enormous input test

int main()
int n,k,count=0,t,i;
scanf("%d %d",&n,&k);

return 0;

My code ran successfully with no problem.Just i want to know why using int instead of long int is possible in this program coz in test cases we use 999996 values for an integer where as range of int is -32768 to 32767.Also why scanf is faster than cin

No that’s not true!

In modern machines ranges of datatypes are changed

Try running this code

    # include < bits/stdc++.h >
    int main() {
    printf("Range for INT is from %d to %d\n\n",INT_MIN,INT_MAX);
    printf("Range for LONG INT from %ld to %ld\n\n",LONG_MIN,LONG_MAX);
    printf("Range for LONG LONG INT from %lld to %lld\n\n",LONG_LONG_MIN,LONG_LONG_MAX);
            return 0;

You’ll get this output:

Range for INT is from -2147483648 to 2147483647
Range for LONG INT from -2147483648 to 2147483647
Range for LONG LONG INT from -9223372036854775808 to 9223372036854775807

Ideone Link for above code: sG2t5Y - Online C++ Compiler & Debugging Tool - Ideone.com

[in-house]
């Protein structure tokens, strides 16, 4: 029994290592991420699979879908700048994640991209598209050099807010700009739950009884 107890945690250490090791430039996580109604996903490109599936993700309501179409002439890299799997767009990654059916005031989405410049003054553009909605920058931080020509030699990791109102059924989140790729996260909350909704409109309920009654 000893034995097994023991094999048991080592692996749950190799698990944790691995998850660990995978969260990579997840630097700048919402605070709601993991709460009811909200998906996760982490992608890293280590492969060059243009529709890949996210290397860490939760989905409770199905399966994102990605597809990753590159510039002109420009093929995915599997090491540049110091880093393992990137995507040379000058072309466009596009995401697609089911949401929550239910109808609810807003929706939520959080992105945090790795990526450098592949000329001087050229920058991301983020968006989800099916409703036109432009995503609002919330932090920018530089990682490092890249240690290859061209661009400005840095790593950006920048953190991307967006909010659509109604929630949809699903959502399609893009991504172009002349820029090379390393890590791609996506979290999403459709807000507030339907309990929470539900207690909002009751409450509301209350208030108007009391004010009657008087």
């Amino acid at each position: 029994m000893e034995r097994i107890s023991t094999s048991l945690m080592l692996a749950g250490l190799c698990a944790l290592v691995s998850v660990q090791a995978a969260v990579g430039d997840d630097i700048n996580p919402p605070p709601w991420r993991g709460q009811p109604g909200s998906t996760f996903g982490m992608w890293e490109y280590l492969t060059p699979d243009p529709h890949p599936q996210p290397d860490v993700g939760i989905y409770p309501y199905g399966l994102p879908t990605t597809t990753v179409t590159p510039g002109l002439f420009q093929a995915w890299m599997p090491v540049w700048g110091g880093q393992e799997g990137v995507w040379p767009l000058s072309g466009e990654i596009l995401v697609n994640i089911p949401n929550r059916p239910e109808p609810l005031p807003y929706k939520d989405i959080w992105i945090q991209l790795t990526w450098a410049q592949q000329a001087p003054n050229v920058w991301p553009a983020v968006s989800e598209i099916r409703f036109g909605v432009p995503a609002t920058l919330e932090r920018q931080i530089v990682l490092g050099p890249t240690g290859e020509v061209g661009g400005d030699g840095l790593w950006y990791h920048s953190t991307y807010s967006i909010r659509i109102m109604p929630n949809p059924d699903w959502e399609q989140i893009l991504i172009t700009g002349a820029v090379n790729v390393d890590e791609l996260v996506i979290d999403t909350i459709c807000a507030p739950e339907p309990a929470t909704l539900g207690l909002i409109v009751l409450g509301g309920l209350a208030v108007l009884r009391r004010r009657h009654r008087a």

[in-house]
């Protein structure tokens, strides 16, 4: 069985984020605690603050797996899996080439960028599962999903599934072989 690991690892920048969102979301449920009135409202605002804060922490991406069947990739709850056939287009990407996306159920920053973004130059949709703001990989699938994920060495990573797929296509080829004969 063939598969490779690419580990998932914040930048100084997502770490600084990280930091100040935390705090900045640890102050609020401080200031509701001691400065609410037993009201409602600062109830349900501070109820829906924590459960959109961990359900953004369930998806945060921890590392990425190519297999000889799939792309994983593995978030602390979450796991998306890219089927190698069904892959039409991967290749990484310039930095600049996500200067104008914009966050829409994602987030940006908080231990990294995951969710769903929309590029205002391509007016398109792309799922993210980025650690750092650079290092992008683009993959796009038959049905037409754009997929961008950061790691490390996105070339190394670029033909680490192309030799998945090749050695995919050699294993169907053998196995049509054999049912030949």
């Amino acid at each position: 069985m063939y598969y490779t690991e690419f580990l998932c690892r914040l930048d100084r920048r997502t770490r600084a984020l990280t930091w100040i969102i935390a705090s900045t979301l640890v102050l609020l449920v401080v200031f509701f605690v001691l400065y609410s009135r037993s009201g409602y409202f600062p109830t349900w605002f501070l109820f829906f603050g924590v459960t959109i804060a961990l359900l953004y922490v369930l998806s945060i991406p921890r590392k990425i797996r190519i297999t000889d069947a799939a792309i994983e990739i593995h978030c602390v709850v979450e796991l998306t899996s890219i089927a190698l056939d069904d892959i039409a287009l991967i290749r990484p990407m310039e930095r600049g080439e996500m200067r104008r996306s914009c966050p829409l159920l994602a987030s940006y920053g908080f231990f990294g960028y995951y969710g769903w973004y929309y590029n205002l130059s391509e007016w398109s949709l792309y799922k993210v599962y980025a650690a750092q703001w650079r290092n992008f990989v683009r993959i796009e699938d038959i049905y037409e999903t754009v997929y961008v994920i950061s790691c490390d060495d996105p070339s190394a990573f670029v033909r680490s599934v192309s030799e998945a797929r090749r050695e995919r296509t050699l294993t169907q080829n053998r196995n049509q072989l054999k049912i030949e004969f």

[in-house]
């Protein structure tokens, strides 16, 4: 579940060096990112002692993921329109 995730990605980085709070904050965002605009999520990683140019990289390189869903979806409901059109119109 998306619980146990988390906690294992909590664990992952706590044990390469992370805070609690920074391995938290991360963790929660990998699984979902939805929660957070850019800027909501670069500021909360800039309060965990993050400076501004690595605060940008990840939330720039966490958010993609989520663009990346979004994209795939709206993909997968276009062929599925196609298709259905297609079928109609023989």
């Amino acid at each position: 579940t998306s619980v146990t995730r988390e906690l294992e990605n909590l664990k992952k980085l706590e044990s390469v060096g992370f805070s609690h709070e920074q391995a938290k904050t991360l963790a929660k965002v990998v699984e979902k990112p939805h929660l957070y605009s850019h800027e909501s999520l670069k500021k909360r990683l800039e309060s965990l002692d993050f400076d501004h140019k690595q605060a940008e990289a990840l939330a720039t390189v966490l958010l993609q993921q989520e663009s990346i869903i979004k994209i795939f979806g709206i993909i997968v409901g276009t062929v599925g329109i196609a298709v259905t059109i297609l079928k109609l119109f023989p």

So 4 bytes is allocated for INT and the max range of INT is 2^(32-1) and not 2^(16-1) i.e. 32767.

Now about comparison of scanf and cout

So you may read this link:

in which

Anders-Kaseorg says,

There are a few potential performance pitfalls with cin/cout:

By default, cin/cout waste time synchronizing themselves with the C library’s stdio buffers, so that you can freely intermix calls to scanf/printf with operations on cin/cout. gnu.org. Turn this off with


Many C++ tutorials tell you to write cout << endl instead of cout << ‘\n’. But endl is actually slower because it forces a flush, which is usually unnecessary. (You’d need to flush if you were writing, say, an interactive progress bar, but not when writing a million lines of data.) Write ‘\n’ instead of endl.
There was a bug in very old versions of GCC (pre-2004) that significantly slowed down C++ iostreams. Don’t use ancient compilers.

Hope you understood!!


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